Some of the material will also be available on vinyl records, on the single LP "Early Joni - 1963" ($21.98) and the three-LP set "Live at Canterbury House - 1967" ($59.98).
Liner notes for the vinyl releases are, respectively, by Toronto DJ Barry Bowman and Bob Franke, who worked as a doorman for the Canterbury House while also reviewing Mitchell's show for the Michigan Daily, the student newspaper of the University of Michigan.
As these things go, Mitchell's archives are interesting - at least to the sort of listeners inclined to seek them out. For the past few years (and probably longer) it's been easy to find footage of Mitchell's earliest television appearances on YouTube. She presents, through the grainy black-and-white scrim of nostalgia, as a folksinging archetype, a pellucid voice accompanied by a rudimentary acoustic guitar. Pretty girl, girl voice, pretty melody - even when the material is some old weird murder ballad from the Harry Smith anthology.
But this collection goes a long way to tracing the trajectory of Joan Anderson to Joni Mitchell as it allows us to hear, in something like real time, her evolution as a songwriter and maybe even more importantly a musician. It starts out with her plinking away on ukulele, covering folkie compulsories such as "House of the Rising Sun," Merle Travis' "Dark as a Dungeon" and Woody Guthrie's "Pastures of Plenty" and "Deportee (Plane Crash at Los Gatos)."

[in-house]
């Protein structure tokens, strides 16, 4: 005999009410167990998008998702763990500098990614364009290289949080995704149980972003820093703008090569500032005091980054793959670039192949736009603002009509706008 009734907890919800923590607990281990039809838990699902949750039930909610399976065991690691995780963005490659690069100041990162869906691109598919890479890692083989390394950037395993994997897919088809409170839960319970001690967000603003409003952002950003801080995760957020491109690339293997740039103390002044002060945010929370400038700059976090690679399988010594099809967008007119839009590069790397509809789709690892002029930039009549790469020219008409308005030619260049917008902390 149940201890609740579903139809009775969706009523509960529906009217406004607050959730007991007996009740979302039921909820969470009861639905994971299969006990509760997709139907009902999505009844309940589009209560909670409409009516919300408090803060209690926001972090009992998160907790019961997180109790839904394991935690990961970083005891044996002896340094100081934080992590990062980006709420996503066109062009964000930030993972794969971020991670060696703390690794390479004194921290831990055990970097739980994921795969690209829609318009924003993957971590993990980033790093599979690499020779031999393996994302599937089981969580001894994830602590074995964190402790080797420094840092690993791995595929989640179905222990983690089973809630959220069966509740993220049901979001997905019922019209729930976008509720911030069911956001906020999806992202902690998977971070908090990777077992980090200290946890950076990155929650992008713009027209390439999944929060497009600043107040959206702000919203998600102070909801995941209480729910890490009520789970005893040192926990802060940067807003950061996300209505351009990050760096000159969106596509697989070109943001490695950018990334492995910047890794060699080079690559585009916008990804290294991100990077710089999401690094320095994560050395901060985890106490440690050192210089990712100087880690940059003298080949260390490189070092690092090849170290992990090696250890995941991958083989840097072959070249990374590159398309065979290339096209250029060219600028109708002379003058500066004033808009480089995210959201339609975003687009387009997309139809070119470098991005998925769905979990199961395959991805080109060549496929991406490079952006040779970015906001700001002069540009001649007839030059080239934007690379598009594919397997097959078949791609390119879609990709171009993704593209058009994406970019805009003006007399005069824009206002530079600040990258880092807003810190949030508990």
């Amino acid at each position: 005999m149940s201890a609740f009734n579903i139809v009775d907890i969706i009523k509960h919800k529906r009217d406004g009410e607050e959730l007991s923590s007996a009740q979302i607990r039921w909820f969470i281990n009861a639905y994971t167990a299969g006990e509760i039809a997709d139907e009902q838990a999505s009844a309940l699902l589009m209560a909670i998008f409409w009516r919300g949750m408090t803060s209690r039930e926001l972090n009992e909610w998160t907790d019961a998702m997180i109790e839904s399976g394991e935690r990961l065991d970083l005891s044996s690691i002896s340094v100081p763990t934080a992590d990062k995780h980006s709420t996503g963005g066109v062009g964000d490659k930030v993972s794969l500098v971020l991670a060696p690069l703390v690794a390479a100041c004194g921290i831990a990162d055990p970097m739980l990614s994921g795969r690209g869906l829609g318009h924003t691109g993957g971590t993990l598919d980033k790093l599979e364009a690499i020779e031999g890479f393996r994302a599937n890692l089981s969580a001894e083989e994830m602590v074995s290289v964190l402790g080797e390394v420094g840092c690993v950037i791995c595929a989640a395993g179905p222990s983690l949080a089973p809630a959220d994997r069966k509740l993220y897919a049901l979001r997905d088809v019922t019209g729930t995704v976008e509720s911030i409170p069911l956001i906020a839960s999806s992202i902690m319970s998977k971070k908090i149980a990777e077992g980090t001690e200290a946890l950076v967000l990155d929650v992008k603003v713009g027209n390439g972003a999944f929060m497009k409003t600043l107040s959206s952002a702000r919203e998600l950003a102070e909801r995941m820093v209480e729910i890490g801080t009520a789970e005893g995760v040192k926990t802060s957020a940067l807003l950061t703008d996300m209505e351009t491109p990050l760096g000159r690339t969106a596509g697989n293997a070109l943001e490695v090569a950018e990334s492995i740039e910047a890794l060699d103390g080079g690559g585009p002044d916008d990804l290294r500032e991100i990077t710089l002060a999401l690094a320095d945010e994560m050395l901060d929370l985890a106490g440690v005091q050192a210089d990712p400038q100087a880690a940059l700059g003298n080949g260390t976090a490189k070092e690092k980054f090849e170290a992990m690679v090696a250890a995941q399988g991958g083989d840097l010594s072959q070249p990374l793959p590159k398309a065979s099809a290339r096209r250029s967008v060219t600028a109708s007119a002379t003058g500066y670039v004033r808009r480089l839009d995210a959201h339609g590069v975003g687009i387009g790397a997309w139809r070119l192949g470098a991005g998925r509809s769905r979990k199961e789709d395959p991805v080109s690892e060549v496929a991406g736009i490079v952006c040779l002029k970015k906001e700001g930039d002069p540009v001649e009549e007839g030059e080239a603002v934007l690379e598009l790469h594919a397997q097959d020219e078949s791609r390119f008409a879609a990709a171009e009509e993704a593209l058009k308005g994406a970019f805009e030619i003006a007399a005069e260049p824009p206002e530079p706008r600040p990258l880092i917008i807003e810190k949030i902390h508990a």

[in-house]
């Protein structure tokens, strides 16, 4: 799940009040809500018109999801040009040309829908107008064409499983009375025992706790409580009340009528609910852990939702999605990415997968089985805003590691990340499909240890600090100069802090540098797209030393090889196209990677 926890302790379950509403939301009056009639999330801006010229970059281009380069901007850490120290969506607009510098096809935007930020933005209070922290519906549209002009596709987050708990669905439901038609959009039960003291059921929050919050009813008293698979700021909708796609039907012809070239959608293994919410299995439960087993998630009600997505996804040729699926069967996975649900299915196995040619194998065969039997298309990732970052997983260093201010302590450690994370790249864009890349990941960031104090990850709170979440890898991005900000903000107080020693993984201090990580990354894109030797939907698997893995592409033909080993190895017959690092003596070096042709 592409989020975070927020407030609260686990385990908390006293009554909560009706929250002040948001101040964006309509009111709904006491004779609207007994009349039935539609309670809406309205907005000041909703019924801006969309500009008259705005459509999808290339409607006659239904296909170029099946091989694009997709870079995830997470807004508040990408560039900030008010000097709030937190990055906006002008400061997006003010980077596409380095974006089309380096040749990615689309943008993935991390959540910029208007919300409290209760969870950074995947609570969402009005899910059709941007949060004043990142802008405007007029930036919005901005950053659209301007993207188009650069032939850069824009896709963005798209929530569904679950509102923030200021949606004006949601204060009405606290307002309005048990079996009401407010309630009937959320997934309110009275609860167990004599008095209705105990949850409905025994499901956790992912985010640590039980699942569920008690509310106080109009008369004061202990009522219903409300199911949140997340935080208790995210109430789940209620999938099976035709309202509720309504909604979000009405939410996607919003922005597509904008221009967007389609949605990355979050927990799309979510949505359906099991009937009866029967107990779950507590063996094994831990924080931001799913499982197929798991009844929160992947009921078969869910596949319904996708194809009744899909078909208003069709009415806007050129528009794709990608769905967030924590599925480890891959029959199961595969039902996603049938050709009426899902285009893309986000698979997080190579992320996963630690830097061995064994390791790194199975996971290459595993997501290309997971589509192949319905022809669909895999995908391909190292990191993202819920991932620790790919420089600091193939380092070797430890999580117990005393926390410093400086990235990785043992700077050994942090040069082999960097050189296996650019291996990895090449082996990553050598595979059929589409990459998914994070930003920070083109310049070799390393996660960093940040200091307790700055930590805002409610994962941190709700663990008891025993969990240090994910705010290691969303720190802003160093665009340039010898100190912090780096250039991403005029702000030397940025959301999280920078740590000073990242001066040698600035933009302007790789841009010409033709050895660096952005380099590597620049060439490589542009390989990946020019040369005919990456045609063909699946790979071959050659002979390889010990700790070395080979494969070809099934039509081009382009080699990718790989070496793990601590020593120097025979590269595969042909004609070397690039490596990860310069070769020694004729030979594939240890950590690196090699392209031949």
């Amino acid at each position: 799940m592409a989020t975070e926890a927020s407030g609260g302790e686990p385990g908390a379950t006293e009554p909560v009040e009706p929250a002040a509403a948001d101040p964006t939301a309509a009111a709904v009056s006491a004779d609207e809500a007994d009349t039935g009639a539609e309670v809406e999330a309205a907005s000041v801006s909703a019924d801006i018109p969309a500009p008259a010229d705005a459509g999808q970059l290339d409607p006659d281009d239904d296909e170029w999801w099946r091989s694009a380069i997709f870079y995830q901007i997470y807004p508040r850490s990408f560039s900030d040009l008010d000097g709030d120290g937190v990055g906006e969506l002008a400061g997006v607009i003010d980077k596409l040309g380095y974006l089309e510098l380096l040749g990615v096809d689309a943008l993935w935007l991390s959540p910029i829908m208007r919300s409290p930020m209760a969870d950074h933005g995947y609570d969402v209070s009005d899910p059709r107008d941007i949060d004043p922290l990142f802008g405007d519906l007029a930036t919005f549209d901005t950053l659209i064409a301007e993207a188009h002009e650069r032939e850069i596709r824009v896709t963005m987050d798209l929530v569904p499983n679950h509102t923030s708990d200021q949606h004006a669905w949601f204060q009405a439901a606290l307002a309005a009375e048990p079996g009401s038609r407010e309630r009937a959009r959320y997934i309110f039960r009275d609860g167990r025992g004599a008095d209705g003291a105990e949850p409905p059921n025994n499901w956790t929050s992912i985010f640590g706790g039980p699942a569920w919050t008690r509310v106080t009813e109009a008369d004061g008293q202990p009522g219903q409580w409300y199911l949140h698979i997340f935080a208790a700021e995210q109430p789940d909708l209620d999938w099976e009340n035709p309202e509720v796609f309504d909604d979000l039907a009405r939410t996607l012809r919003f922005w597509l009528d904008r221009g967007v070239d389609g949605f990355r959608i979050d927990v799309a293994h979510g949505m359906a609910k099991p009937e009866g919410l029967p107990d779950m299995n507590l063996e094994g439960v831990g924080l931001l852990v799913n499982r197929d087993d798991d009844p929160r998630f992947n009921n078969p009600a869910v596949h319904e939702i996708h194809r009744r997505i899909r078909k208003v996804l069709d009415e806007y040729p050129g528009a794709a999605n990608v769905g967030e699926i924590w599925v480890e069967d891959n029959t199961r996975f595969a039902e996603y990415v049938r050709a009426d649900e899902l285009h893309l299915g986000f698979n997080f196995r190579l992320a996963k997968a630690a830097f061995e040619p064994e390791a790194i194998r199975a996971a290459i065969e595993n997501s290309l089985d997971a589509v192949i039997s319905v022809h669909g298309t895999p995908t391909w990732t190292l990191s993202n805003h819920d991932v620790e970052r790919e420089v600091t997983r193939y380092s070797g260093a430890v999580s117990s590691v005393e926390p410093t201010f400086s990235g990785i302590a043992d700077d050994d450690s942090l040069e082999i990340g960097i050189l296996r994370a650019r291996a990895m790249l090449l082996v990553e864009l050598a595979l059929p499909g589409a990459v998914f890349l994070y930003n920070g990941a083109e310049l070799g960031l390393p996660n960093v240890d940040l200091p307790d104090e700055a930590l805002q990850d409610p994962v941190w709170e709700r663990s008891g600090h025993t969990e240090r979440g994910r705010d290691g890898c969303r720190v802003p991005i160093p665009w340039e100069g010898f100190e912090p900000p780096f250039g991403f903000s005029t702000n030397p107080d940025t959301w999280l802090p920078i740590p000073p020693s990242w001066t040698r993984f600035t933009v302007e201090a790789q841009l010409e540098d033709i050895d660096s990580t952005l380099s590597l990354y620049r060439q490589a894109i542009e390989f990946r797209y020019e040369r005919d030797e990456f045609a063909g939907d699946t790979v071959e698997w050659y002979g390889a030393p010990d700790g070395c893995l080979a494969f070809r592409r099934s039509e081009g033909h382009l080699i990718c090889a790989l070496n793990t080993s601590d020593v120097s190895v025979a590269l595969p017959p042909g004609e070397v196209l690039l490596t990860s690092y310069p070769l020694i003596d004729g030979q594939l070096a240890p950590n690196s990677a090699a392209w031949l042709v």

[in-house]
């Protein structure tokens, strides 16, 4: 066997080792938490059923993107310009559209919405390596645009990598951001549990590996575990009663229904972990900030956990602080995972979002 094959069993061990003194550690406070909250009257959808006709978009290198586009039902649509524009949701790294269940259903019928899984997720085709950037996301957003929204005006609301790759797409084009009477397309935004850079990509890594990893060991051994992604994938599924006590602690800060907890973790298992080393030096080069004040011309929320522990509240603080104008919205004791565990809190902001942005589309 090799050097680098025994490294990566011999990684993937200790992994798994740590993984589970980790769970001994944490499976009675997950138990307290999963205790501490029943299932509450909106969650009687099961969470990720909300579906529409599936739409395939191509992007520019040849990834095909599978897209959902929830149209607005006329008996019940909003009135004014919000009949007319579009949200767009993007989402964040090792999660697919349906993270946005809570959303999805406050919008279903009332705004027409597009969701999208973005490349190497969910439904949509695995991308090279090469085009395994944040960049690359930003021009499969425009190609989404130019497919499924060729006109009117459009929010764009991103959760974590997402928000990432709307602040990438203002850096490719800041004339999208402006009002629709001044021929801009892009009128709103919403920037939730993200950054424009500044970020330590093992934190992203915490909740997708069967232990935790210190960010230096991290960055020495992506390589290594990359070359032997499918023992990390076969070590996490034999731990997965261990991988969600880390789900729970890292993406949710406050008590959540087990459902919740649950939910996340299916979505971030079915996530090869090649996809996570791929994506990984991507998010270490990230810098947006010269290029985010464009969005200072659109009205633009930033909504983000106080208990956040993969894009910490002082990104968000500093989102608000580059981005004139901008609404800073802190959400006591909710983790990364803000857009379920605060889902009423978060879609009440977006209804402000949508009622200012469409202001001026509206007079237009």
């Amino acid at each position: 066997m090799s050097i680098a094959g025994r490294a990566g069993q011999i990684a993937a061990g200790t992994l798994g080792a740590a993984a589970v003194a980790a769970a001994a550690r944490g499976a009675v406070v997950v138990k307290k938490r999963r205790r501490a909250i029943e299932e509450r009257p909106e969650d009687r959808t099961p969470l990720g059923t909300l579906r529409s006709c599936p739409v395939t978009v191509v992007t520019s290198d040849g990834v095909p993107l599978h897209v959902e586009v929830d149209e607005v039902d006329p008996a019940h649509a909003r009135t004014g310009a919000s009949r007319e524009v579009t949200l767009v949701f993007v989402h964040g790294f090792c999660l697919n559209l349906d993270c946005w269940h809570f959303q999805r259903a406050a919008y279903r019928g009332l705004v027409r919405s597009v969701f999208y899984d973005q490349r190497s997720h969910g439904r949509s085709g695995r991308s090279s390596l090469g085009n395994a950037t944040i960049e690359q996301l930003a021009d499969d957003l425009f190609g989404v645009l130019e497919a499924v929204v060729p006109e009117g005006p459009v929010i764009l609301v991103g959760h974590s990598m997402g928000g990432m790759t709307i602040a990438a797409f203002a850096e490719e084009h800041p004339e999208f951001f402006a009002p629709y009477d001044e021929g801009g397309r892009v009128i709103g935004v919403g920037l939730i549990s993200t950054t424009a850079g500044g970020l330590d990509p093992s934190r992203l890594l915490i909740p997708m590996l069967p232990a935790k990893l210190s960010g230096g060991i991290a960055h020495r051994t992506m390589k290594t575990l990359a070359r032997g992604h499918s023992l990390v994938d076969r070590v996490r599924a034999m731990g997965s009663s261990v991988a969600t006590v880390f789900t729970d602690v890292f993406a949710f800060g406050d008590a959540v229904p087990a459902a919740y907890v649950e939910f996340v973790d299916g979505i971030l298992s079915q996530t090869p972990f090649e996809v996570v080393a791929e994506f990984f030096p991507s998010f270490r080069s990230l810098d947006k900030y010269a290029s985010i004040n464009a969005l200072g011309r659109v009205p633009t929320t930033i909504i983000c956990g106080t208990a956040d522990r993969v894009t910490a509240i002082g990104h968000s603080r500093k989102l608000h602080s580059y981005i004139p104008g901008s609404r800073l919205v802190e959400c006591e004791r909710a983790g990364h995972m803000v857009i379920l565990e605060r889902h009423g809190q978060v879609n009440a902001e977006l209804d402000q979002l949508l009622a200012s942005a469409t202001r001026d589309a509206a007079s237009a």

Performances are competent, tidy in a way we mightn't expect given what came later. There's a politeness to these covers, a modest prairie formality. And that continues through the set, though when the second disc kicks off with Mitchell's composition "Urge for Going," we sense the arrival of a formidable if not yet fully formed lyrical intelligence. The inimitable guitar stylings will come later. (The "weird Joni tunings" she arrived at partly in compensation for her strength-sapping polio bout are already apparent.)
It's by definition this collection is not peak Joni. Though there's plenty that hints at the glories to come ("Dr. Junk" is a throwaway song, but Mitchell paid that rhythm forward); the early versions of "The Circle Game," "Both Sides Now," "Chelsea Morning" are all works in progress.
There's a touching stilted quality to Mitchell's cover of fellow polio survivor Neil Young's "Sugar Mountain" (the song that inspired her to write "The Circle Game") that signals her respect of a great song, even if she doesn't agree with its philosophy. (The decision to include a lot of interstitial material - scraps of Mitchell talking to her audience or to various radio hosts - is a good one. The interludes provide context and warmth.)
Over the course of the set, Mitchell's voice darkens and expands, with her breathy soprano evolving into an instrument of remarkable range and emotive color. When the final side kicks off with a live version of "Little Green," Mitchell's yearning song for the daughter she gave up for adoption in 1964 when she was still just Joni Anderson walking out to Toronto polite applause, a pregnant prairie girl whose lover has just left for somewhere warmer, you finally glimpse the genius.
And you understand it's got her, like a virus.